In 2020, video is more important to consumers than ever before.
Each day, we stream our favorite shows, watch explainer videos on YouTube to learn something new, or follow events, Q&As, and interviews via live video.
Unsurprisingly, video content’s current popularity is due in part to millennial and Gen Z consumers. These age groups are more connected to the internet than older age groups,, and prefer to be entertained or learn new things from online videos.
At this point, marketers know that they should be leveraging video in their marketing strategy. According to HubSpot’s 2020 State of Marketing report, video beat out heavyweight contenders like email, blogging, and infographics as the most used type of marketing content.
The interest in video isn’t surprising or new. Throughout the last century, we’ve seen video move from black and white televisions to smartphones and tablets. As consumers have seen this content become more available at our fingertips, brands have discovered a number of new ways to implement video in their marketing.
Now, rather than relying on a commercial during our favorite sitcoms to learn about a product, we’re inundated with marketing videos all over social media, streaming apps, and search result pages.
Video isn’t going anywhere, but it is always expanding, changing, and evolving to fit new consumer needs and new platforms.
As this content continues to evolve with each new generation, marketers should continue researching video consumers’ interests, hobbies, and behaviors.
In this blog post, I’ll highlight six research-backed ways video consumption habits are changing and how marketers can respond strategically.
In the past, consumers would visit websites, look at online reviews, watch commercials, and maybe search out a few YouTube videos to learn about a product. Now, with video being accessible on every major social media network, they are learning to rely more heavily on this type of content in their research phase.
While brands are seeing higher engagement than ever from video marketing, consumers increasingly expect to see this type of content from brands. Even back in 2018, a whopping 87% of consumers said they wanted to see more video from brands in the next year.
In 2020, it’s likely that the expectation of brands to provide marketing videos has gotten even stronger. Each day, consumers use product demos, video reviews, and unboxings to learn about products before they buy them.
What do increasing video content expectations mean for you as a marketer? Well, if a prospect is interested in a product or service in your industry, looks for video reviews or tutorials, and can’t find any related to your brand’s offering, they might buy a product from another brand.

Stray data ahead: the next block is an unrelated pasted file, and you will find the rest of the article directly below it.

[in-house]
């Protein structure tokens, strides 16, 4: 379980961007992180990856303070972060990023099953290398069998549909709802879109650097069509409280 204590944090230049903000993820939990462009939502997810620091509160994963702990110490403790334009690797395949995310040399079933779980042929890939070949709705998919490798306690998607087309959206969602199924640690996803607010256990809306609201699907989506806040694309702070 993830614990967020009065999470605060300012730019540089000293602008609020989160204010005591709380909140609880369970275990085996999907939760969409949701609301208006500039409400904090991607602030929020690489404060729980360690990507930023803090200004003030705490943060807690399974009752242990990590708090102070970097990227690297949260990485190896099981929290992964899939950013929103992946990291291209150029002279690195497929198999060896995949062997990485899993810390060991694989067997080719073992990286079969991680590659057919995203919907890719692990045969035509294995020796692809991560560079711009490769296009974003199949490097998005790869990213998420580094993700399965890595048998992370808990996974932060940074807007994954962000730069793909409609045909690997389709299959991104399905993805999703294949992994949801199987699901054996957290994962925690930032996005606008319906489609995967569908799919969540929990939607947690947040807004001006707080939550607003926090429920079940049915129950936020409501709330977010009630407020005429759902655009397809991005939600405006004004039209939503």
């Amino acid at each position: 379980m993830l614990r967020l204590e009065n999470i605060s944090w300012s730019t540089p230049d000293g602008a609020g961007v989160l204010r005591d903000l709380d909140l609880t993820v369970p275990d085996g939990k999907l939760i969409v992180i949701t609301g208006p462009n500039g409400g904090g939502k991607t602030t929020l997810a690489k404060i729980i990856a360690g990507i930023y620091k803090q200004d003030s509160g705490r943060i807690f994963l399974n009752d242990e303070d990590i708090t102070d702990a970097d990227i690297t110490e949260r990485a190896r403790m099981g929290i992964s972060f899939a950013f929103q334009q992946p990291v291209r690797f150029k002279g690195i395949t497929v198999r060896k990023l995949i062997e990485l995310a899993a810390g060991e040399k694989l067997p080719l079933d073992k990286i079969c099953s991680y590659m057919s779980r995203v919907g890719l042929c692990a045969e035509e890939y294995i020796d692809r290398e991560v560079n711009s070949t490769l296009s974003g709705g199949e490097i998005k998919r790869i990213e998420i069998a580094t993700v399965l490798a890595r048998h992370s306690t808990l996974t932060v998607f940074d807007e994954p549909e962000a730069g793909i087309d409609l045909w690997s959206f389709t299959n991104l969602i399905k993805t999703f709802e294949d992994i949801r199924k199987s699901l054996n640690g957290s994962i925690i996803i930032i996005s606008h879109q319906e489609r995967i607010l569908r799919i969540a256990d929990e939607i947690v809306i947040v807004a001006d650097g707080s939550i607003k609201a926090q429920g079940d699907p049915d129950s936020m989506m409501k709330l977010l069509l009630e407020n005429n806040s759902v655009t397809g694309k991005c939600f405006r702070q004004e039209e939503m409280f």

Why? Videos give consumers the opportunity to see how a product or service works in real life, discover any flaws before purchasing the item, and identify perks that they might not learn about in the text-based description. This content might also appear to be more authentic than a heavily edited product shot, which can boost a consumer’s trust in a brand or offering.
To some, this isn’t that much of a shock. Each new generation has watched more online video than the last. However, when it comes to those under the age of 34, videos have more of an impact on daily life than ever before. In YouTube’s survey, 50% of people in both generations said they “couldn’t live” without video in their daily lives.
Aside from using video for entertainment, both millennials and Gen Z prefer to watch videos for information gathering purposes. Even when it comes to learning about a new brand or product, these age groups prefer video explainers, product demos, or other marketing videos to simply reading about a company online.
With millennials nearing 40 and Gen Z beginning to gain full purchasing power, there’s a good chance that these two age groups will take up a major portion of your audience soon if they aren’t already.
At this point, marketers aiming to attract these two generations should consider testing out video strategies on social media or their own websites. While these age groups might regularly use video for entertainment purposes, it’s also likely that they’ll use it to learn more about products or brands worth investing in. If there’s a great video recommendation or tutorial out there for a product they’re interested in, they might find it, watch it, and use that content to confirm that this purchase is right for them.
In the past, older generations might have turned on their favorite TV sitcom or gone to the movies to escape from the stresses of daily life. While the platforms have changed as younger consumers take over the video market, the instinctive need for relaxing or entertaining content hasn’t.